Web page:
On Thursday 8th February 1934 the Western Morning News carried a column by Ruth E St Leger Gordon of Sticklepath concerning plants and flowers and their association with festivals and religious days. Nestled between Candlemas (2nd Feb) and St Valentine’s Eve she mentions both:
“the festival Candlemas, or the Feast of the Purification, on the second day of this month, besides being rich in quaint weather lore and ” prophecies,” brings to mind at least three familiar plants.
Snowdrop purest white arraie
First rears her head Candlemas Daie;
and as this first of our spring blossoms, so white and spotless-looking in contrast to the still bare, dark earth, begins to be in evidence at this time, its double association with the date is plain.
“Down with the rosemary and baies”
wrote Robert Herrick in his poem for “Candlemas Eve”, which has the effect of connecting these evergreens in our minds with Candlemas, though actually it was to their final disappearance as “Christmas decorations” to which the poet referred.”
We still sing of the Boar’s head bedecked with Bay and Rosemary in our Christmas carols.
Regards removing Christmas decorations: in the North custom suggests it must be done by New Year or risk the wrath of Goblins; in the West Country decorations are removed by Twelfth night, 6th January, which was my childhood ‘rule’; and still others remove them by Candlemas.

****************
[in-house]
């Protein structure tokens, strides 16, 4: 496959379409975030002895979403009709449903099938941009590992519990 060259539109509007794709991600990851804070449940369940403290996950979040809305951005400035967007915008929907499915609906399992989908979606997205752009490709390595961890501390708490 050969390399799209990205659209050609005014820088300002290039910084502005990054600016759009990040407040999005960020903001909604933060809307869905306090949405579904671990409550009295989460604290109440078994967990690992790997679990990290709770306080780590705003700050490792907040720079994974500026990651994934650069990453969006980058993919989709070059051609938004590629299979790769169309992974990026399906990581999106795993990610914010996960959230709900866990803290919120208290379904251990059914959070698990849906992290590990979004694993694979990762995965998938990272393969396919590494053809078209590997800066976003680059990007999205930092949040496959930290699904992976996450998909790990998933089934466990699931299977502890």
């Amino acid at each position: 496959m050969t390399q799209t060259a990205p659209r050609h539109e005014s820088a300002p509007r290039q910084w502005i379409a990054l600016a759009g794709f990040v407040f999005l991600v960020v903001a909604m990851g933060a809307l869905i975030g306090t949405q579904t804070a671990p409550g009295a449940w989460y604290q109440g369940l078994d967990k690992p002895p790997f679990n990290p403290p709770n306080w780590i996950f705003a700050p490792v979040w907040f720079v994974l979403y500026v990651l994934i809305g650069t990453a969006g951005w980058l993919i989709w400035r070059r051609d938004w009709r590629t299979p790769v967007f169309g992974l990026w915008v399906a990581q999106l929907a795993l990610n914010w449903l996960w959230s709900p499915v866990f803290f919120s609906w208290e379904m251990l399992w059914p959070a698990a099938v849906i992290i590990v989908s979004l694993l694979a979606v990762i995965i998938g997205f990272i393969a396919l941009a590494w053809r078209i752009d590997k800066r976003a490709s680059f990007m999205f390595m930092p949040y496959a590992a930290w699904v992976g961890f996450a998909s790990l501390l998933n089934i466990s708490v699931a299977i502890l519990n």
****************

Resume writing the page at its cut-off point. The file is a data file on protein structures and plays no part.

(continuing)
As readily available evergreens, rosemary and bay were associated with weddings and funerals (Rosemary for remembrance), and were probably used on many other festive occasions too, possibly covered with scented water to enhance their pleasant smell. She tells us Sir Thomas More said : “As for Rosemarine, I lett it run alle over my garden walls, not onlie because bees love it, but because ’tis the herb sacred to remembrance. ”
She also mentions
“one economically-minded individual who, upon the death his first wife, was anxious fix his wedding day with the second in order that the sprigs of rosemary and bay used for the funeral might function again in the wedding feast! “
“Rosemary and bay are coupled again in an old Devonshire charm against witchcraft. Certain herbs were to collected upon auspicious dates and times, after which,
The paper ‘arbs is to be burned, a small bit time, on a few coals, with a little Bay and Rosemary, And, while it is burning, read the two first verses of the 68th Psalm, and say the Lord’s Prayer after.”
Bays and rosemary were also employed for divination purposes on St Valentine’s Eve. Water of course was an essential of daily life and did not come piped. Divining where one could find water was important. She does not tell us whether this was for prophesy, divining the future or for water. There certainly is folklore about seeing your future true love in dreams or down wells in the reflections on St Valentine’s day! The Pastons (medieval letters) and various poets mention choosing Valentines, for example by casting a name into the fire to divine which is the one for you. The Cambridge library collection blog suggests other methods of divination:
“you could try fastening a bay leaf to each corner of your pillow, and one in the middle; then boil an egg, take out the yolk, fill the space with salt, eat (including the shell) and await developments.”
Whilst these herbs were mostly plentiful and cheap Ruth St Leger Gordon tells us that
“the year of the great plague prices rose such an extent that “Rosemary, which had wont to be sold for twelve pence an armefull, went, now for six shillings handful”. I wonder, have we missed a trick with Covid?
Happy Valentine’s Day!
One thought on “Divination on St Valentine’s Eve – Superstitions in the West Country.”
A lovely tribute to the celebration of this day.